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Lecture 1 Describing Inverse Problems. Syllabus Lecture 01Describing Inverse Problems Lecture 02Probability and Measurement Error, Part 1 Lecture 03Probability.

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Presentation on theme: "Lecture 1 Describing Inverse Problems. Syllabus Lecture 01Describing Inverse Problems Lecture 02Probability and Measurement Error, Part 1 Lecture 03Probability."— Presentation transcript:

1 Lecture 1 Describing Inverse Problems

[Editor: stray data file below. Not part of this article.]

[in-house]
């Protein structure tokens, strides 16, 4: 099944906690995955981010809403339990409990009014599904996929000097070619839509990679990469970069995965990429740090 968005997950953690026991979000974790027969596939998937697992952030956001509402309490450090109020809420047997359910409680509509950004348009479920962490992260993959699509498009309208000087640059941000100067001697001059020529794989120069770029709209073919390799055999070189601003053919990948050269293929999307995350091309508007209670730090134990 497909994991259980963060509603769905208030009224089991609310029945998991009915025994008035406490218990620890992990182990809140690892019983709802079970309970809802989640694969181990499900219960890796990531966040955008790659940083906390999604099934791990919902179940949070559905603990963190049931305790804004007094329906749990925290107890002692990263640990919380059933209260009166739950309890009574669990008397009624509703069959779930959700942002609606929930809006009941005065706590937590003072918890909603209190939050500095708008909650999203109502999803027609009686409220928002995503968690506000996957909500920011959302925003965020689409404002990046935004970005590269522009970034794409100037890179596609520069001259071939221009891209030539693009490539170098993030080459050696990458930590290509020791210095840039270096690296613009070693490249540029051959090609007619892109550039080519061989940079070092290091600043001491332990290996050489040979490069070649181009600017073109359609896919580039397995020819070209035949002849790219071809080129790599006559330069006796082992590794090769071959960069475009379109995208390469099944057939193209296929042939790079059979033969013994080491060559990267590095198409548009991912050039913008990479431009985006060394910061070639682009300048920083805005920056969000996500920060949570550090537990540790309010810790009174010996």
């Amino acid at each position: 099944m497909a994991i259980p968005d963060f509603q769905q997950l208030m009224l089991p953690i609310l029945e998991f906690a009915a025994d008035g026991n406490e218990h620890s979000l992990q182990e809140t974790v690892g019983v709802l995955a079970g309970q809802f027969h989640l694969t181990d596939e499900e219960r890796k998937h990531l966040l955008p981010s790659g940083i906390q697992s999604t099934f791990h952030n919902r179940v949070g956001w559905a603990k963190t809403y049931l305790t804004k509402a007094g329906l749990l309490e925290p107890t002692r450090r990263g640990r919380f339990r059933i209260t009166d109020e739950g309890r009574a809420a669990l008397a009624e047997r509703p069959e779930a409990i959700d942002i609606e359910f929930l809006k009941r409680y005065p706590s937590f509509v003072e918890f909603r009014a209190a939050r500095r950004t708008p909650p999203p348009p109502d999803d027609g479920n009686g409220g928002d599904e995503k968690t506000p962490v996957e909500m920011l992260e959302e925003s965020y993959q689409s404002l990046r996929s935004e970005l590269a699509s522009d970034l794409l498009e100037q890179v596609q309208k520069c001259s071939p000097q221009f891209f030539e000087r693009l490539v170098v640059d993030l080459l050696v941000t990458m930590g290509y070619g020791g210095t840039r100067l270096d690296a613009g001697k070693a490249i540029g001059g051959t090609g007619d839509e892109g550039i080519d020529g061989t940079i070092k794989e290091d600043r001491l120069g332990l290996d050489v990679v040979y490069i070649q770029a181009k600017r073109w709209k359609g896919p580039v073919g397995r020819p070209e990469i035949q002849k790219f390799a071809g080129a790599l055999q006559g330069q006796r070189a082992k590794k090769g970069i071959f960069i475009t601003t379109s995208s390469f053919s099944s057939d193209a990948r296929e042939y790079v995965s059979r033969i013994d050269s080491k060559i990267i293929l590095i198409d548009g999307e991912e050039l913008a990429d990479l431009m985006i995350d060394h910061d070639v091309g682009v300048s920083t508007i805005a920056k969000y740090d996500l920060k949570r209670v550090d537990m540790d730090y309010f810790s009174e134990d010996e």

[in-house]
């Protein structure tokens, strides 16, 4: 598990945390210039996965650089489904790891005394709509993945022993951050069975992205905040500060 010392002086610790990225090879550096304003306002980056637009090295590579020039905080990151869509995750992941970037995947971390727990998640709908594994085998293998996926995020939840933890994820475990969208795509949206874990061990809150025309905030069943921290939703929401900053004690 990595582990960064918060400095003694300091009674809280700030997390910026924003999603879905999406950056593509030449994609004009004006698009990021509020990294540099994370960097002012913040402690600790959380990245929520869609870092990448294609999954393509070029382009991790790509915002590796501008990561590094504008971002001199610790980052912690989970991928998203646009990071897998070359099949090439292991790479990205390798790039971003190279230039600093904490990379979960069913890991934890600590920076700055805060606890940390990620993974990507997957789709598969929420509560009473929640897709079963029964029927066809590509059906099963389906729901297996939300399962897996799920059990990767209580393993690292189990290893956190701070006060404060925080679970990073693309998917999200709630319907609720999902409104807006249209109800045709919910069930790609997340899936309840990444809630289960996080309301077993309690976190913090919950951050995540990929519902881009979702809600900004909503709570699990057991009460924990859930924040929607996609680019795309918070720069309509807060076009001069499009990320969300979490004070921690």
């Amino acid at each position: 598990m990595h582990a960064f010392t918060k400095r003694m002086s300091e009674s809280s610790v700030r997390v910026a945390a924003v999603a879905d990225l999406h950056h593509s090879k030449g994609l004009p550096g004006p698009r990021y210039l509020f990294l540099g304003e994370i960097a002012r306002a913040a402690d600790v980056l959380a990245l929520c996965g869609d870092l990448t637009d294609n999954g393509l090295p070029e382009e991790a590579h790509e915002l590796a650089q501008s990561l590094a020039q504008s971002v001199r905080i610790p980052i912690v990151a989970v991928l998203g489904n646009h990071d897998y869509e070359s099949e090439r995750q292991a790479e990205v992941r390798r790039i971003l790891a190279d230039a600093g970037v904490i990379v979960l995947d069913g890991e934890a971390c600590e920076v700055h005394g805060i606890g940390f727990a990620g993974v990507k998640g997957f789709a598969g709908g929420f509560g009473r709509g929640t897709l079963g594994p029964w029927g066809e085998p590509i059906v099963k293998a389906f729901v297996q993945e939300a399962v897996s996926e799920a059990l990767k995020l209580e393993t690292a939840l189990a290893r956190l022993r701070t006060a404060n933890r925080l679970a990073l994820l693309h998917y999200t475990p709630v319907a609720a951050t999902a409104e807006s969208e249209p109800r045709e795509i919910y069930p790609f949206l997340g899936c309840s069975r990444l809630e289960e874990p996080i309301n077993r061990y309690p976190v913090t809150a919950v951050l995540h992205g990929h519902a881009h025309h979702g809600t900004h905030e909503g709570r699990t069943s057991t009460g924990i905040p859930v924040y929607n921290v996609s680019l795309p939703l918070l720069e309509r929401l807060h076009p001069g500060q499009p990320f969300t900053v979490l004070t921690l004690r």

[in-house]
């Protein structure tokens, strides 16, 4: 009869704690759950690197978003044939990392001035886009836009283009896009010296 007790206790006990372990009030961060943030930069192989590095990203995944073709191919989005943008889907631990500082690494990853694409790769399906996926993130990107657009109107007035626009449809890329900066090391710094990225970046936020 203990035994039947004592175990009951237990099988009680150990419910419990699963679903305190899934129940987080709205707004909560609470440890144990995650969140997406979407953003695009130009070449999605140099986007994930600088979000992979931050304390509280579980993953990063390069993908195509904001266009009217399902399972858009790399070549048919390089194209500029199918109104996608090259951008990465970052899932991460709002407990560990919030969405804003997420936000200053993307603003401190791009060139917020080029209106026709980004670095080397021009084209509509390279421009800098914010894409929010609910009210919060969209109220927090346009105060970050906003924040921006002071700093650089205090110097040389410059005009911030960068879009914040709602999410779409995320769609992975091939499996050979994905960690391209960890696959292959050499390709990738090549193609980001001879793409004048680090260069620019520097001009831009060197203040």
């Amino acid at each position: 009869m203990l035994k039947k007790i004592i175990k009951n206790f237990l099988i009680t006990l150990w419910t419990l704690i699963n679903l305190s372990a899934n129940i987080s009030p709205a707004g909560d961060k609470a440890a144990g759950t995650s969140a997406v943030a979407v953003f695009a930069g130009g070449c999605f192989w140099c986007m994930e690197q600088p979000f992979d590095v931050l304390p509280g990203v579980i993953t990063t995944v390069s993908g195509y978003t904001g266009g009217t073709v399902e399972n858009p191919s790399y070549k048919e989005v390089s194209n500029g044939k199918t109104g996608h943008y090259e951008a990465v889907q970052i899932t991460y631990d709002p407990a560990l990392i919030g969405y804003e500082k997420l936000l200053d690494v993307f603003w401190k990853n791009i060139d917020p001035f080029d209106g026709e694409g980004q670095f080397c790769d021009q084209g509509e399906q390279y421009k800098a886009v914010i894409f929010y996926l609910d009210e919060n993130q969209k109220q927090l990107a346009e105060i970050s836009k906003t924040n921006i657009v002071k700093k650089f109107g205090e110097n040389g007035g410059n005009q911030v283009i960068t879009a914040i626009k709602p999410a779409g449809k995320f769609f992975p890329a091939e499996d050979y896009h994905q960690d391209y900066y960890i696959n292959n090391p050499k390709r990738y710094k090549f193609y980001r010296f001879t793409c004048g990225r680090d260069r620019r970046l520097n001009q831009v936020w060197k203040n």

2 Syllabus Lecture 01Describing Inverse Problems Lecture 02Probability and Measurement Error, Part 1 Lecture 03Probability and Measurement Error, Part 2 Lecture 04The L 2 Norm and Simple Least Squares Lecture 05A Priori Information and Weighted Least Squared Lecture 06Resolution and Generalized Inverses Lecture 07Backus-Gilbert Inverse and the Trade Off of Resolution and Variance Lecture 08The Principle of Maximum Likelihood Lecture 09Inexact Theories Lecture 10Nonuniqueness and Localized Averages Lecture 11Vector Spaces and Singular Value Decomposition Lecture 12Equality and Inequality Constraints Lecture 13L 1, L ∞ Norm Problems and Linear Programming Lecture 14Nonlinear Problems: Grid and Monte Carlo Searches Lecture 15Nonlinear Problems: Newton’s Method Lecture 16Nonlinear Problems: Simulated Annealing and Bootstrap Confidence Intervals Lecture 17Factor Analysis Lecture 18Varimax Factors, Empircal Orthogonal Functions Lecture 19Backus-Gilbert Theory for Continuous Problems; Radon’s Problem Lecture 20Linear Operators and Their Adjoints Lecture 21Fréchet Derivatives Lecture 22 Exemplary Inverse Problems, incl. Filter Design Lecture 23 Exemplary Inverse Problems, incl. Earthquake Location Lecture 24 Exemplary Inverse Problems, incl. Vibrational Problems